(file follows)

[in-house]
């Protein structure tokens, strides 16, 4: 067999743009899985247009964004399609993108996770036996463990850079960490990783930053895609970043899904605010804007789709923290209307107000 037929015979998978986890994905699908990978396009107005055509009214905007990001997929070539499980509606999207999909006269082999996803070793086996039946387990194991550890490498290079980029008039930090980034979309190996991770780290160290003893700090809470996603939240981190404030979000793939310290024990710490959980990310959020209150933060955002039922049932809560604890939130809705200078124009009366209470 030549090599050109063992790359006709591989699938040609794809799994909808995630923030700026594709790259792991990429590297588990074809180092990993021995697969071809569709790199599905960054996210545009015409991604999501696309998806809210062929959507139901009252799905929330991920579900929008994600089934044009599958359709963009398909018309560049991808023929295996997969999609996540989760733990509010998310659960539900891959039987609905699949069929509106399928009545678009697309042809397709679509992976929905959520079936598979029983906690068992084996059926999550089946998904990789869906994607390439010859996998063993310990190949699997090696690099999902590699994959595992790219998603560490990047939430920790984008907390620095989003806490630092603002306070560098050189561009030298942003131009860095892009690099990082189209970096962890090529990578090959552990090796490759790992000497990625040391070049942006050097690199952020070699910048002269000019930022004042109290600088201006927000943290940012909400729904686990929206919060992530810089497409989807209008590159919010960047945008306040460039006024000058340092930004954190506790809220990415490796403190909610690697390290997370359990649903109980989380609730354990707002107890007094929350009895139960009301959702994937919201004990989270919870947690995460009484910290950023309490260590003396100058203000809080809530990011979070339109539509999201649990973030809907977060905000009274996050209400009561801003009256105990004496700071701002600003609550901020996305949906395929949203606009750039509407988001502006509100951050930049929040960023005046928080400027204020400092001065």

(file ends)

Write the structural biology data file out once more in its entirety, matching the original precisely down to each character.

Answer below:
[in-house]
């Protein structure tokens, strides 16, 4: 067999743009899985247009964004399609993108996770036996463990850079960490990783930053895609970043899904605010804007789709923290209307107000 037929015979998978986890994905699908990978396009107005055509009214905007990001997929070539499980509606999207999909006269082999996803070793086996039946387990194991550890490498290079980029008039930090980034979309190996991770780290160290003893700090809470996603939240981190404030979000793939310290024990710490959980990310959020209150933060955002039922049932809560604890939130809705200078124009009366209470 030549090599050109063992790359006709591989699938040609794809799994909808995630923030700026594709790259792991990429590297588990074809180092990993021995697969071809569709790199599905960054996210545009015409991604999501696309998806809210062929959507139901009252799905929330991920579900929008994600089934044009599958359709963009398909018309560049991808023929295996997969999609996540989760733990509010998310659960539900891959039987609905699949069929509106399928009545678009697309042809397709679509992976929905959520079936598979029983906690068992084996059926999550089946998904990789869906994607390439010859996998063993310990190949699997090696690099999902590699994959595992790219998603560490990047939430920790984008907390620095989003806490630092603002306070560098050189561009030298942003131009860095892009690099990082189209970096962890090529990578090959552990090796490759790992000497990625040391070049942006050097690199952020070699910048002269000019930022004042109290600088201006927000943290940012909400729904686990929206919060992530810089497409989807209008590159919010960047945008306040460039006024000058340092930004954190506790809220990415490796403190909610690697390290997370359990649903109980989380609730354990707002107890007094929350009895139960009301959702994937919201004990989270919870947690995460009484910290950023309490260590003396100058203000809080809530990011979070339109539509999201649990973030809907977060905000009274996050209400009561801003009256105990004496700071701002600003609550901020996305949906395929949203606009750039509407988001502006509100951050930049929040960023005046928080400027204020400092001065």